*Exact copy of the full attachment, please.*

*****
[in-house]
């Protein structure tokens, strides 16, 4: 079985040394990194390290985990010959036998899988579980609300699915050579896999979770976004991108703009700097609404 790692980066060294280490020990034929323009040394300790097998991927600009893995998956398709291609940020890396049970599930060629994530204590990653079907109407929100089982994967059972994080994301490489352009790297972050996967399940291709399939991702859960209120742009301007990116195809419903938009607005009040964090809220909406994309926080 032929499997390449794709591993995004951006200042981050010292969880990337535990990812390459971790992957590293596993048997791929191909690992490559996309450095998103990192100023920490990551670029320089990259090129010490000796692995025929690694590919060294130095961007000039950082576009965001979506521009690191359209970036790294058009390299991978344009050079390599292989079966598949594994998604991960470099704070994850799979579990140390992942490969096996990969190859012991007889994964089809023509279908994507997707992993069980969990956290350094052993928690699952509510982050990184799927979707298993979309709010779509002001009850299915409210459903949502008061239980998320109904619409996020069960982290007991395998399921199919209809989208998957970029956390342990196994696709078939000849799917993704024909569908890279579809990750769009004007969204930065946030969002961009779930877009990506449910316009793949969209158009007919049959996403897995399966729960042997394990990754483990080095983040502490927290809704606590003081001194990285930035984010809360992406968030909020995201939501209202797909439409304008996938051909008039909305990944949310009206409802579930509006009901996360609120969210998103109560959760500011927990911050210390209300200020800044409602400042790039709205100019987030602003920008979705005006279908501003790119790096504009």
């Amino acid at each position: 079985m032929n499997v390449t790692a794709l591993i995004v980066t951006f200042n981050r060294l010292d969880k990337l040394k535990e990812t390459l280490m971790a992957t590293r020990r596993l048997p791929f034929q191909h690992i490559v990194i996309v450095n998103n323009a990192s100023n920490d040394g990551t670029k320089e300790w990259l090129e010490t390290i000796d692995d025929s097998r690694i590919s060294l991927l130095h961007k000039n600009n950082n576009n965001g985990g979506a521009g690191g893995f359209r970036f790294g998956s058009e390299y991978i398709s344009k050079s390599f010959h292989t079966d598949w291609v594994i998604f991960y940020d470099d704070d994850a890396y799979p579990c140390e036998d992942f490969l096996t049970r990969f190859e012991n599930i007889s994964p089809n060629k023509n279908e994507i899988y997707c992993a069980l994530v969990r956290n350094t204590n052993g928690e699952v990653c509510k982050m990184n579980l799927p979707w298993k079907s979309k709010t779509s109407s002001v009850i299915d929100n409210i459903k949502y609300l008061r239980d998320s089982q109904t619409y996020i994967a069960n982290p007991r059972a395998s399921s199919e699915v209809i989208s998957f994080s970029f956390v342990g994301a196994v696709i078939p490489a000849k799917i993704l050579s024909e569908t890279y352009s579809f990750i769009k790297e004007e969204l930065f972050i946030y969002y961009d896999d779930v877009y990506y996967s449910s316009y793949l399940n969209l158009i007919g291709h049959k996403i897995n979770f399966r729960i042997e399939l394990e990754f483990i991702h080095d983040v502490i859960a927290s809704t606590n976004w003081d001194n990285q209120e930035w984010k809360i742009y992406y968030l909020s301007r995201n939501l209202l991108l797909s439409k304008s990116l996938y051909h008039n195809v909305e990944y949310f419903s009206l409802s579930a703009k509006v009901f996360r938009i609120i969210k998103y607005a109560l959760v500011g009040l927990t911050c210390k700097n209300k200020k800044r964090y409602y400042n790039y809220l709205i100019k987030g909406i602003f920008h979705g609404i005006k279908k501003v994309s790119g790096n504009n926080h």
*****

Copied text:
[in-house]
């Protein structure tokens, strides 16, 4: 079985040394990194390290985990010959036998899988579980609300699915050579896999979770976004991108703009700097609404 790692980066060294280490020990034929323009040394300790097998991927600009893995998956398709291609940020890396049970599930060629994530204590990653079907109407929100089982994967059972994080994301490489352009790297972050996967399940291709399939991702859960209120742009301007990116195809419903938009607005009040964090809220909406994309926080 032929499997390449794709591993995004951006200042981050010292969880990337535990990812390459971790992957590293596993048997791929191909690992490559996309450095998103990192100023920490990551670029320089990259090129010490000796692995025929690694590919060294130095961007000039950082576009965001979506521009690191359209970036790294058009390299991978344009050079390599292989079966598949594994998604991960470099704070994850799979579990140390992942490969096996990969190859012991007889994964089809023509279908994507997707992993069980969990956290350094052993928690699952509510982050990184799927979707298993979309709010779509002001009850299915409210459903949502008061239980998320109904619409996020069960982290007991395998399921199919209809989208998957970029956390342990196994696709078939000849799917993704024909569908890279579809990750769009004007969204930065946030969002961009779930877009990506449910316009793949969209158009007919049959996403897995399966729960042997394990990754483990080095983040502490927290809704606590003081001194990285930035984010809360992406968030909020995201939501209202797909439409304008996938051909008039909305990944949310009206409802579930509006009901996360609120969210998103109560959760500011927990911050210390209300200020800044409602400042790039709205100019987030602003920008979705005006279908501003790119790096504009």
């Amino acid at each position: 079985m032929n499997v390449t790692a794709l591993i995004v980066t951006f200042n981050r060294l010292d969880k990337l040394k535990e990812t390459l280490m971790a992957t590293r020990r596993l048997p791929f034929q191909h690992i490559v990194i996309v450095n998103n323009a990192s100023n920490d040394g990551t670029k320089e300790w990259l090129e010490t390290i000796d692995d025929s097998r690694i590919s060294l991927l130095h961007k000039n600009n950082n576009n965001g985990g979506a521009g690191g893995f359209r970036f790294g998956s058009e390299y991978i398709s344009k050079s390599f010959h292989t079966d598949w291609v594994i998604f991960y940020d470099d704070d994850a890396y799979p579990c140390e036998d992942f490969l096996t049970r990969f190859e012991n599930i007889s994964p089809n060629k023509n279908e994507i899988y997707c992993a069980l994530v969990r956290n350094t204590n052993g928690e699952v990653c509510k982050m990184n579980l799927p979707w298993k079907s979309k709010t779509s109407s002001v009850i299915d929100n409210i459903k949502y609300l008061r239980d998320s089982q109904t619409y996020i994967a069960n982290p007991r059972a395998s399921s199919e699915v209809i989208s998957f994080s970029f956390v342990g994301a196994v696709i078939p490489a000849k799917i993704l050579s024909e569908t890279y352009s579809f990750i769009k790297e004007e969204l930065f972050i946030y969002y961009d896999d779930v877009y990506y996967s449910s316009y793949l399940n969209l158009i007919g291709h049959k996403i897995n979770f399966r729960i042997e399939l394990e990754f483990i991702h080095d983040v502490i859960a927290s809704t606590n976004w003081d001194n990285q209120e930035w984010k809360i742009y992406y968030l909020s301007r995201n939501l209202l991108l797909s439409k304008s990116l996938y051909h008039n195809v909305e990944y949310f419903s009206l409802s579930a703009k509006v009901f996360r938009i609120i969210k998103y607005a109560l959760v500011g009040l927990t911050c210390k700097n209300k200020k800044r964090y409602y400042n790039y809220l709205i100019k987030g909406i602003f920008h979705g609404i005006k279908k501003v994309s790119g790096n504009n926080h």